After we used TiKV in production, we found the result was exciting and recognized by the whole company.
Then, we launched TiKV 4.0 in various regions around the world. After a year of testing, no problems occurred, and our systems ran normally. If we hadn’t used TiKV, we would have needed 12 machines. But with TiKV, under the same configuration, only three machines were enough. This means that our hardware cost was reduced by 75%.
When we used TiKV in the production environment, our throughput was already 200,000 TPS. At that time, we used TiKV 4.0.8 in our cluster located in North America. The P99 query latency was 150 microseconds, and the write latency was 360 microseconds (both less than one millisecond). If you have similar scenarios, you can also try it.
Our new challenge: deploying TiKV across regions
All of our applications were deployed in three regions, and we needed cross-region calls. The communication between three replicas consumed network traffic, and we must pay for that traffic. But TiKV did not support calls within a region. Even though our hardware cost was reduced by 75%, our network cost was higher than before.
Our solution was to enable gRPC message compression to reduce network traffic. But this traffic was for replicating Regions (the basic unit of key-value data movement in TiKV). This solution didn’t reduce application code’s cross-region replication traffic.
The reason for this problem was that TiKV did not perform server-side filtering. We needed to retrieve the data stored in TiKV to the local machine for application filtering and then put the data back. We communicated with the TiKV R&D team about this problem. TiKV’s later versions may introduce server-based filtering to reduce server load. The traffic cost may also decrease.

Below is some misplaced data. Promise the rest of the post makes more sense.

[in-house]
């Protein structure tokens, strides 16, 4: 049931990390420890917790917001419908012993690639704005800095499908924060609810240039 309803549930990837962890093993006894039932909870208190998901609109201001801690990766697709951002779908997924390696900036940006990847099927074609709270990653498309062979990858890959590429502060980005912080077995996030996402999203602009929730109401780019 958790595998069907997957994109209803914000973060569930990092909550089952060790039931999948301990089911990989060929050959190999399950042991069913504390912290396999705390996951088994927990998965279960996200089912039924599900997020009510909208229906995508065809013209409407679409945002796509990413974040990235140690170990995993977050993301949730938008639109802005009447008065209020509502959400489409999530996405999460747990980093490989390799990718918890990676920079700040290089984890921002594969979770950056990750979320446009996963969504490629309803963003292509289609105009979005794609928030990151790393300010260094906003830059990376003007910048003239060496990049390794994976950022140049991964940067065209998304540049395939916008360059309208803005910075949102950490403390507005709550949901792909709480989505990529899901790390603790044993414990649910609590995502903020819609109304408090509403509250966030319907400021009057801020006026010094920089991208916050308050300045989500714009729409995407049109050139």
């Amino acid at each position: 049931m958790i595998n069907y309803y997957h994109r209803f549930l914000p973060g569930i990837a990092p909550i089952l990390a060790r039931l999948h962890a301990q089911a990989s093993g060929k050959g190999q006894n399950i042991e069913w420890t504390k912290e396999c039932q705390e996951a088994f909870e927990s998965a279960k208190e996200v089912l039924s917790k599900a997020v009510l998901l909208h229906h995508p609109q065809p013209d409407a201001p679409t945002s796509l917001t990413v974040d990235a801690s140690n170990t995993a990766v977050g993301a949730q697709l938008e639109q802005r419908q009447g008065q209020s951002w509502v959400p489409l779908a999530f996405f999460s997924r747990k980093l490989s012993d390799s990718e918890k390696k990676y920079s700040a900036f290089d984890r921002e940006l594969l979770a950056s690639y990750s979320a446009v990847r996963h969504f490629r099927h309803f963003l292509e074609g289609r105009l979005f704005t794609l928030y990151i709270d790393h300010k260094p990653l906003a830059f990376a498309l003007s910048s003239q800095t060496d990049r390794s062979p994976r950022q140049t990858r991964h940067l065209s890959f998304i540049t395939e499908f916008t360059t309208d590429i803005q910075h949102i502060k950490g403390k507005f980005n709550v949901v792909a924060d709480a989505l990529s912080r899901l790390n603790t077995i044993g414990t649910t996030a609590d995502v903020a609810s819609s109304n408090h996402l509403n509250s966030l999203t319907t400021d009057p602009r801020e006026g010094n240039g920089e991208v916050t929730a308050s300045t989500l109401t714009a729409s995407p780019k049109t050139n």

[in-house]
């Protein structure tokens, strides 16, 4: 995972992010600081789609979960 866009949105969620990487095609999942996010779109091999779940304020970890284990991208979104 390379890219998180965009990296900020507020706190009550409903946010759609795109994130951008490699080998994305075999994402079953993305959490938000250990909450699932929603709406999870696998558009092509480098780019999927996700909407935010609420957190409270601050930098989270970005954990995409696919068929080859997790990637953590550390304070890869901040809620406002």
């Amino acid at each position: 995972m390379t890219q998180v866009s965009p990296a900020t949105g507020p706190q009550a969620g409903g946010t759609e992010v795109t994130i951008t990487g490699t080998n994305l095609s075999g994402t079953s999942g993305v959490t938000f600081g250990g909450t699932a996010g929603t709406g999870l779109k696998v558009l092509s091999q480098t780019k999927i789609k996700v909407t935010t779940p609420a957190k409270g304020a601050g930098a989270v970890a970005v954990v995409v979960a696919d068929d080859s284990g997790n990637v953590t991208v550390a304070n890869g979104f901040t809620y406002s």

Upgrading our architecture from x86 to Arm to reduce costs and increase efficiency
The reason why the IoT industry focuses on reducing costs is that the gross profit margin of this industry is very low. In June 2020, AWS launched Amazon EC2 C6g instances. They declared that C6g instances delivered up to 40% better price-performance over C5 instances.
We tried C6g instances, but when we compiled and deployed TiKV using TiUP, the package manager of the TiDB ecosystem, the response time was six to seven times longer than the x86 architecture. That is, TiUP deployed a universal compiled version, which was not so appropriate to the hardware. After we tested TiKV, we found that TiKV 4.0 and its RocksDB version did not support the SSE instruction set.
At that time, the compromise solution was mixed deployment. TiKV used the x86 architecture, and other nodes used the Arm architecture. But this was inconvenient. If we upgraded TiKV’s version, the pointed mirror would be sometimes x86 and sometimes Arm. This would be troublesome, so we switched back to the x86 architecture.
In 2021, TiKV 5.0 was released. The internal RocksDB version of TiKV 5.0 was updated to 6.4.6 which supports the AArch64-optimized CRC32C SSE4.2 instruction set. It’s expected to solve the latency issue we encountered in TiKV 4.0. We’ll test it in the second half of 2021, and we expect that our cost may be significantly reduced.
Our future plans
In the future, with the help of TiKV 5.0 and 5.1, we’re confident that we can handle our large business volume. We estimate that by the end of 2021, TiKV’s traffic will increase by two to three times.
Our big data platform also uses TiDB for large-screen display. To make the application easier to use, we’re thinking of using TiKV 5.1 for storage in our IoT device pipeline. In the second half of 2021, we plan to deploy the TiDB Arm version.
If you’d like to know more about our story or have any questions, you’re welcome to join the TiKV community on Slack and send us your feedback.